Can you double the recipe? I need to make a 11 x 15 sheet cake.

    1. Trina @ Sally's Baking Addiction says:

      Hi Britannika, for the best texture we always recommend making this twice instead of doubling!

  22. Newbie question. Your recipe says to beat the sugar/butter at “high-speed.” Using a Kitchen-Aid standing mixer, what # would you say equals high-speed. According to their manual, beating sugar/butter would be a 6.

    Thanks,

    S

    1. Trina @ Sally's Baking Addiction says:

      Hi Susan, 6 or 8 will be perfect!

  23. My son wants a “Golden Oreo Cake” for his birthday – similar to your chocolate oreo cake. Think I could use this recipe, but add in some golden oreos to the cake pans?

    1. Trina @ Sally's Baking Addiction says:

      Hi Whitney! We haven’t tested it but would love to hear how it goes for you!

  24. Sadly, my cake did not rise. I made a 9″ cake (using two pans). I noticed that the mixture was thick when I spooned it in to the pans, but your note said it might be so I didn’t worry. However, it didn’t rise beyond an inch or so – nothing like the picture here. It tasted good though. I feel confident I followed the recipe to a “t”, so I’m curious ….thoughts?

    I’m going to make it again because it was tasty – just too dense.

    1. Hi Susan, that’s odd– did you add any more eggs than necessary? We clarified the amount recently as some readers found it confusing. Were you sure to whip the egg whites into fluffy peaks with the cream of tartar? If you ever want to try the recipe again, I’m sure adding another 1/2 teaspoon of baking powder would help.

  25. I used 4 eggs yolks, adding each one separately into mix. Is that correct? I too was a little confused at first, but re-read your instructions – this is where I landed.
    I whipped the whites of two eggs with the cream of tartar (the other two egg whites were set aside). Whether I whipped them enough….always a tricky business with egg whites.

    I just noticed my baking powder is way out of date. Could that be the culprit?

    1. Trina @ Sally's Baking Addiction says:

      Hi Susan! Yes, it sounds like you added the yolks correctly. Did you cake not rise much? Out of date baking powder could definitely be the issue. We find it loses strength after just a few months.

  26. Tony DeSormier says:

    Used these recipes along with Cook and Serve Jello vanilla pudding to make Boston cream pie cupcakes … used jumbo muffin cups and took a mellon baller to scoop out some of the cupcake … piped in vanilla pudding then topped with the chocolate butter cream frosting … excellent!

  27. Next time I won’t tent with foil–my cakes rose right into it and when I removed the foil a bunch of cake came off with it.

  28. Hi Sally, can I bake this cake in a 6inch round tin, but a tall one, then slice it into layers? If so, how much time and at what temperature should I bake it?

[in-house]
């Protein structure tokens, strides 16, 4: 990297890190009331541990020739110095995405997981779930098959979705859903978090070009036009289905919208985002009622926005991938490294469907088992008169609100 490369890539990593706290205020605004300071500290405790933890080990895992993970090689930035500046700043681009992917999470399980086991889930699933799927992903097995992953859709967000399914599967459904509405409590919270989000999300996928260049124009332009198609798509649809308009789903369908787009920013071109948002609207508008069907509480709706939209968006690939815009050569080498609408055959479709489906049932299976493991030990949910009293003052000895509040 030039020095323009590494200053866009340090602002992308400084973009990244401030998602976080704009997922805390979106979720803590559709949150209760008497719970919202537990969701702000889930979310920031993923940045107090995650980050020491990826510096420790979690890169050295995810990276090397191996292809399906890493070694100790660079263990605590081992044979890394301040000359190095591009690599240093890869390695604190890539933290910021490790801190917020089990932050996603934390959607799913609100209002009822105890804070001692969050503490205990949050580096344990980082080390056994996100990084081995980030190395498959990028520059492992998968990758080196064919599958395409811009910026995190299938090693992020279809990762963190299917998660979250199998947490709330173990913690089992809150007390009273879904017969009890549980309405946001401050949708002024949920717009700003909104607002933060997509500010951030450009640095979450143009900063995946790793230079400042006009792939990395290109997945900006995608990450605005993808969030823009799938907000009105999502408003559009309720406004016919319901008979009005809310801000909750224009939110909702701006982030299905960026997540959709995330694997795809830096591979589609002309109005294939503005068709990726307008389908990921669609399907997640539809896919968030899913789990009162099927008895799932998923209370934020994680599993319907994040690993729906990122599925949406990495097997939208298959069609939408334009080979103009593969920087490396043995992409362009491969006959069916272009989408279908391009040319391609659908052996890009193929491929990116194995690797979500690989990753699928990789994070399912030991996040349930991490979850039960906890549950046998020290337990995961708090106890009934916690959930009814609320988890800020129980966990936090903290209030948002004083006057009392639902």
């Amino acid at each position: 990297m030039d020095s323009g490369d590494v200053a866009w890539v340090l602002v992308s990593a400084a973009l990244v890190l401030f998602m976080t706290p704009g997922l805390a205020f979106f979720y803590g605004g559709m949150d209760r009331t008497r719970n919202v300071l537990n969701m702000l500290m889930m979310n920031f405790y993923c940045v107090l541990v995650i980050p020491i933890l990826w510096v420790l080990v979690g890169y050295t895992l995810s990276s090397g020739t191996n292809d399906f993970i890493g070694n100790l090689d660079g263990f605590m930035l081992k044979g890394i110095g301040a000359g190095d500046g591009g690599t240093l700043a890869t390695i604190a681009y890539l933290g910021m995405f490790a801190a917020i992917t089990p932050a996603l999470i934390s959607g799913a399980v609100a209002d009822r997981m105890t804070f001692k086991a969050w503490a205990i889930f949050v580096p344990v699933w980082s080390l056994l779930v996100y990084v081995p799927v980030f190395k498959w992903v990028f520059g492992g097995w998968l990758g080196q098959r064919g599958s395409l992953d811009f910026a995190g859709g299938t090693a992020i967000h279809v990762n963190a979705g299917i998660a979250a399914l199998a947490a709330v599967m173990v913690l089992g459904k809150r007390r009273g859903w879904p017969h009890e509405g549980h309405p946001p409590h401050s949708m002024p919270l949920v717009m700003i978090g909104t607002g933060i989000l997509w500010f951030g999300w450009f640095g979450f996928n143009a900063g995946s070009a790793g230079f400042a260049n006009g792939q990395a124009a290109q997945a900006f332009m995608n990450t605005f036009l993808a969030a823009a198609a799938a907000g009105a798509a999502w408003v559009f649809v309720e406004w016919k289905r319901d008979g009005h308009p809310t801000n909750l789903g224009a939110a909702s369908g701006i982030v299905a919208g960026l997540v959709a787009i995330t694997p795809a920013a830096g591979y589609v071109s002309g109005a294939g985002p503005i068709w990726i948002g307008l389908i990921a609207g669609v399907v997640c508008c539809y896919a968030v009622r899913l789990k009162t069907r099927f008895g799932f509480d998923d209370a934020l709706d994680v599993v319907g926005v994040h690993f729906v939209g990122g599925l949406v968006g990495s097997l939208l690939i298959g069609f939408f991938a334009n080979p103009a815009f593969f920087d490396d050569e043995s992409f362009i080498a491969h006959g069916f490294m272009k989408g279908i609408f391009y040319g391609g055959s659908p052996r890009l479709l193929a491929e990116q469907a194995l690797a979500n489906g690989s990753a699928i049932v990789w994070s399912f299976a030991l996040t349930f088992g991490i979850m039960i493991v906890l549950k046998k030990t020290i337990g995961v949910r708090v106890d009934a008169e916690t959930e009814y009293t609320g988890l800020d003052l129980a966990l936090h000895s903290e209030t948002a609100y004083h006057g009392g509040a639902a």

I don’t have 2 6inch baking tins. My oven is not large enough for 2 baking tins either. If I were to bake one tin at a time, is it ok to leave the batter aside?

    1. Trina @ Sally's Baking Addiction says:

      Hi Victoria, this will be too much batter for a 6 inch cake – the batter from these yellow cupcakes should make a more reasonable amount. You can find out exactly how much batter you’ll need for your pans using this guide. We’re unsure of the exact baking time, so keep an eye on them in the oven. You can leave batter covered at room temperature if baking in batches. Would love to hear how it goes!

      1. Many thanks for the reply. =)
        Yes, I’ve actually used the yellow cupcakes recipe last year, but the cake ended up quite dense. Wanted to try out this recipe this time instead. Anyway, I didn’t want to reduce the recipe, so I went ahead with this and made 3 x 6inch cakes. All 3 rose and had a very high dome and cracked at the top. Probably I over whipped my egg whites or something, I’m not sure. The inside is soft and it tastes great. =)

  29. Hi Sally and fellow high altituder-s!

    I made this today with some altitude adjustments as recommended, my cakes turned out beautifully and did not sink at all. (I’m at about 5500 ft)

    -I added 1 Tbsp of flour.
    -Decreased the Baking Powder to 1 and 3/4 tsp.
    – Decreased the sugar by 1 Tbsp
    -Increased Buttermilk by 1 Tbsp

    Thank you Sally for the awesome recipes, you are my go-to for all of my baking needs!

  30. Jessica Perry says:

    Can you add confetti sprinkles to this batter? My daughter wants a yellow cake with chocolate frosting. I wanted to surprise her with the sprinkles on the inside. I reviewed your confetti cake recipe first, but wasn’t sure if the chocolate buttercream would overwhelm that cake. Thoughts?

    1. Lexi @ Sally's Baking Addiction says:

      Hi Jessica, Sure can! Add 1/2 – 2/3 cup rainbow sprinkles.

      1. Jessica Perry says:

        I have the round, pastel colored confetti sprinkles. Will those work? When should I fold them into the cake?